Oxford biotech firm plans clinical trial for next-generation COVID-19 vaccine


Oxford biotech firm plans clinical trial for next-generation COVID-19 vaccine in South Africa and UK
Image shows hands of a scientist under a sterile hood preparing vaccine into a dose level appropriate for administration to a patient.

Scancell, the developer of novel immunotherapies for the treatment of cancer and infectious disease based at The Oxford Science Park, has announced an update on its COVIDITY clinical trial plans and the publication of preclinical data on two vaccine candidates from its COVIDITY research programme.

The COVIDITY programme is a collaboration between Scancell and scientists in the newly established Centre for Research on Global Virus Infections and the new Biodiscovery Institute at the University of Nottingham and Nottingham Trent University. The programme has received funding from Innovate UK.

Following findings from the preclinical data, a Phase 1 study on this next-generation vaccine will commence in South Africa and the UK in the second half of this year, subject to local regulatory approvals.

These next-generation COVID-19 vaccines could offer improved protection against new SARS-Cov-2 variants of concern (VoC) due to the inclusion of the highly conserved nucleocapsid N antigen in addition to the more variable spike (S) protein. Based on the potent immune responses generated in these preclinical studies, Scancell plans to test the safety and immunogenicity of SCOV1and SCOV2 in a Phase 1 clinical trial.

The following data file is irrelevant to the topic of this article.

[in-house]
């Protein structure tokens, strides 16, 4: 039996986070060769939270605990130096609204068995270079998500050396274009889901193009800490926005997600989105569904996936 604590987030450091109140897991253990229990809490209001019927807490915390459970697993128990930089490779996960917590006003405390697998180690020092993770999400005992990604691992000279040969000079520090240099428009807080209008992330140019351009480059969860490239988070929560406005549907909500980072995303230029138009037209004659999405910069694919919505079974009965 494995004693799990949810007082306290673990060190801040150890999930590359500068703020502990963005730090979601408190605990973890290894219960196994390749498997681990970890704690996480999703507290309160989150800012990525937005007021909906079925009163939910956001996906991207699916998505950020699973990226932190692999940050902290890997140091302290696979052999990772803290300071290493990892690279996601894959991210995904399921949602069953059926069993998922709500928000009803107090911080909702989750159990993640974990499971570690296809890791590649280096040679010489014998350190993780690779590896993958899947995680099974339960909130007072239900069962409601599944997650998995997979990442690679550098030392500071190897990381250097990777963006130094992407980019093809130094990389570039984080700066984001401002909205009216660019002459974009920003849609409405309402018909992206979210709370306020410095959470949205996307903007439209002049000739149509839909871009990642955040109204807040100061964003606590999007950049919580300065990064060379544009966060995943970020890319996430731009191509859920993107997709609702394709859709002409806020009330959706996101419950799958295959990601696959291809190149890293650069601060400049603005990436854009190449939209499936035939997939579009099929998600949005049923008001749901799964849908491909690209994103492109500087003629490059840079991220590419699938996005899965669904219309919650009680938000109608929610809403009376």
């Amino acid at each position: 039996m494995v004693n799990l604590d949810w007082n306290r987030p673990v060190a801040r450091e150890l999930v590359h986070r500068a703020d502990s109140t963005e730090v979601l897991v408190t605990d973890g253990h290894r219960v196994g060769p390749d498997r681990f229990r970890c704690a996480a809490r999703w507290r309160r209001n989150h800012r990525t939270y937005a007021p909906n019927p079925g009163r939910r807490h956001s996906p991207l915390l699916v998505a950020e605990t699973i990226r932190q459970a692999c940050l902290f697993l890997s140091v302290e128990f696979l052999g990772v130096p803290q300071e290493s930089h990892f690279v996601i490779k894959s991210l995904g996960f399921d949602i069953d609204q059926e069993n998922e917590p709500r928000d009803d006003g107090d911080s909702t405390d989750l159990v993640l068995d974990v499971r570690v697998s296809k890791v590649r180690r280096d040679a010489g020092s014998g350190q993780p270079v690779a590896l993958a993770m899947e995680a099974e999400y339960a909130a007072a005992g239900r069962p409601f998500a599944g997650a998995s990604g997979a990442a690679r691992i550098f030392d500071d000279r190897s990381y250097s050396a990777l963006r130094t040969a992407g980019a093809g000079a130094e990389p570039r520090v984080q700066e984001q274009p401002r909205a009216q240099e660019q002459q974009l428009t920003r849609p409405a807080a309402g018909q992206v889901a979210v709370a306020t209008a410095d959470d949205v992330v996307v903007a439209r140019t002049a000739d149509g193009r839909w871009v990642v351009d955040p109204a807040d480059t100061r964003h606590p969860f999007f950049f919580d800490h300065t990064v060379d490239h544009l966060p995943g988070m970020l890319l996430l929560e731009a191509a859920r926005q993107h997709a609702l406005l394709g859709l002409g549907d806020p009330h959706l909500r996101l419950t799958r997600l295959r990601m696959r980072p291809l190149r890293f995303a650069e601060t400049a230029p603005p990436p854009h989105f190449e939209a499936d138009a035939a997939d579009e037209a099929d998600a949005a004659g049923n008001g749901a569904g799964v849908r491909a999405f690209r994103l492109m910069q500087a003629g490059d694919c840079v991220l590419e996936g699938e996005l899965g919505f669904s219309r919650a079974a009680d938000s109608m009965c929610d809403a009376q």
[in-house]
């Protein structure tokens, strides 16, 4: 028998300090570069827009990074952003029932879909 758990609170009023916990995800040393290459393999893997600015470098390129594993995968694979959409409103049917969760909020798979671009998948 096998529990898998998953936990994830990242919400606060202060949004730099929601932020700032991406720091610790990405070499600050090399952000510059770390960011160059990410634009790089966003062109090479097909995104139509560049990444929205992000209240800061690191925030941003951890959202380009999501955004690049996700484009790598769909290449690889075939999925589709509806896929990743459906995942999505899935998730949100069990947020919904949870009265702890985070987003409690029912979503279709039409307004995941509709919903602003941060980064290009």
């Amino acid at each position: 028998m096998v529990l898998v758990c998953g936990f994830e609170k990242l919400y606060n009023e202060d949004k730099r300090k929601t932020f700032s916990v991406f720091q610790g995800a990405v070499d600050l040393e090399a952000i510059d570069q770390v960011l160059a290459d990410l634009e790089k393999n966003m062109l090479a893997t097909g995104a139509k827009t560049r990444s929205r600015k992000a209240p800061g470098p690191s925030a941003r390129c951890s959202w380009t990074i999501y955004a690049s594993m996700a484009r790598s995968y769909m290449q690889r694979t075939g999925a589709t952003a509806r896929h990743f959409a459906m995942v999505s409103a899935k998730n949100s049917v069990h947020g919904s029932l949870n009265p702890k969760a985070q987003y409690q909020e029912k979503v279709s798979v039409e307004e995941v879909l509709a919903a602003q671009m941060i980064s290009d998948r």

A regulatory application to initiate a Phase 1 clinical trial of COVIDITY has been submitted to the South African Health Products Regulatory Authority (SAHPRA). Part 1 of this study will be conducted at the University of Cape Town Lung Institute, South Africa, in COVID-19-naïve unvaccinated, healthy adult volunteers.

Such a study is not possible in the UK because of the rapid rollout of the vaccination programme. The objective of the study will be to assess the safety and immunogenicity of the two candidates in unvaccinated individuals with two cohorts assessing different doses of SCOV1 and SCOV2 using two different needle-free injection methods.

After a demonstration of safety in Part 1 of the COVIDITY study in South Africa, Scancell will seek approval from the Medicines & Healthcare products Regulatory Agency (MHRA) to initiate a UK extension of the study in which SCOV2 will be given to healthy volunteers who have already received two doses of an approved vaccine.

The immune responses from this UK part of the COVIDITY study will allow the company to assess the ability of SCOV2 to boost the immune response against current and potential future strains of COVID-19 in pre-vaccinated individuals.

In October 2020, the company entered into a collaboration with Cobra Biologics, part of the Cognate BioServices family, to conduct preliminary work leading to the manufacture of plasmids for Scancell’s COVID-19 vaccine.

Dr Cliff Holloway, Chief Executive Officer, Scancell, said: “There is a significant threat from future mutations of the SARS-CoV-2 virus, as we have seen with the rapid transmission of the Delta variant. Our next generation COVID-19 vaccine has the potential to work alongside currently approved vaccines by protecting the population against new variants of SARS-CoV-2. We look forward to initiating this trial in South Africa and the UK and to updating the market in due course on further developments from the COVIDITY programme.”

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